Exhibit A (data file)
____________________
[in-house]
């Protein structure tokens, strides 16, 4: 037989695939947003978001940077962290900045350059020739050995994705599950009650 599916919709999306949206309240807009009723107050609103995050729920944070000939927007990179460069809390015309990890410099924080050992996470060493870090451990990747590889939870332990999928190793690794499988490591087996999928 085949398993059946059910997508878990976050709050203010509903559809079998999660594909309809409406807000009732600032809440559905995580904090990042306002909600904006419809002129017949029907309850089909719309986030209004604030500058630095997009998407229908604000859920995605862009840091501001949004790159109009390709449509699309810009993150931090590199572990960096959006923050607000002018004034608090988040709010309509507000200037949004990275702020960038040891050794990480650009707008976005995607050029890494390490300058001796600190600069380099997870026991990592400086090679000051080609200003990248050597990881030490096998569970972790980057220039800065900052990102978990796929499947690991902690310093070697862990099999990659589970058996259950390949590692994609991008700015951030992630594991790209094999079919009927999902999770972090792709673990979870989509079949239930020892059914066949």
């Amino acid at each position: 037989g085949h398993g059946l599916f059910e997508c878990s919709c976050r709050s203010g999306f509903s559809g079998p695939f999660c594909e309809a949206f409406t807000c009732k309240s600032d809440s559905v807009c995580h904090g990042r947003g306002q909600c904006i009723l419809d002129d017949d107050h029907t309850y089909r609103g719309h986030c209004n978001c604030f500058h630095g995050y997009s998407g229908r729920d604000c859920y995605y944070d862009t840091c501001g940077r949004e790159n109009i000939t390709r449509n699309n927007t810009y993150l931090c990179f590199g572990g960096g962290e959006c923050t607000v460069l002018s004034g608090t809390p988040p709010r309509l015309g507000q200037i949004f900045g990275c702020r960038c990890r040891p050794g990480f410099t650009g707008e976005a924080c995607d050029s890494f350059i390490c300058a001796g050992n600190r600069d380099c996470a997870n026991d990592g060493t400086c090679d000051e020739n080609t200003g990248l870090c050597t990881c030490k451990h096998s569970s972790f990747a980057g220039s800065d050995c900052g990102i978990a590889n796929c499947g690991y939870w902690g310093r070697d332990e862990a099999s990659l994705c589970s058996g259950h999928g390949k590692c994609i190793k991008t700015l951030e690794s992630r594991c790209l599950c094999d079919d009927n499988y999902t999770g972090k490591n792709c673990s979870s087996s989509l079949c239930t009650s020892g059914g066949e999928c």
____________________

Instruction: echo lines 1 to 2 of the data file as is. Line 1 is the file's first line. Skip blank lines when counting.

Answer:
[in-house]
């Protein structure tokens, strides 16, 4: 037989695939947003978001940077962290900045350059020739050995994705599950009650 599916919709999306949206309240807009009723107050609103995050729920944070000939927007990179460069809390015309990890410099924080050992996470060493870090451990990747590889939870332990999928190793690794499988490591087996999928 085949398993059946059910997508878990976050709050203010509903559809079998999660594909309809409406807000009732600032809440559905995580904090990042306002909600904006419809002129017949029907309850089909719309986030209004604030500058630095997009998407229908604000859920995605862009840091501001949004790159109009390709449509699309810009993150931090590199572990960096959006923050607000002018004034608090988040709010309509507000200037949004990275702020960038040891050794990480650009707008976005995607050029890494390490300058001796600190600069380099997870026991990592400086090679000051080609200003990248050597990881030490096998569970972790980057220039800065900052990102978990796929499947690991902690310093070697862990099999990659589970058996259950390949590692994609991008700015951030992630594991790209094999079919009927999902999770972090792709673990979870989509079949239930020892059914066949």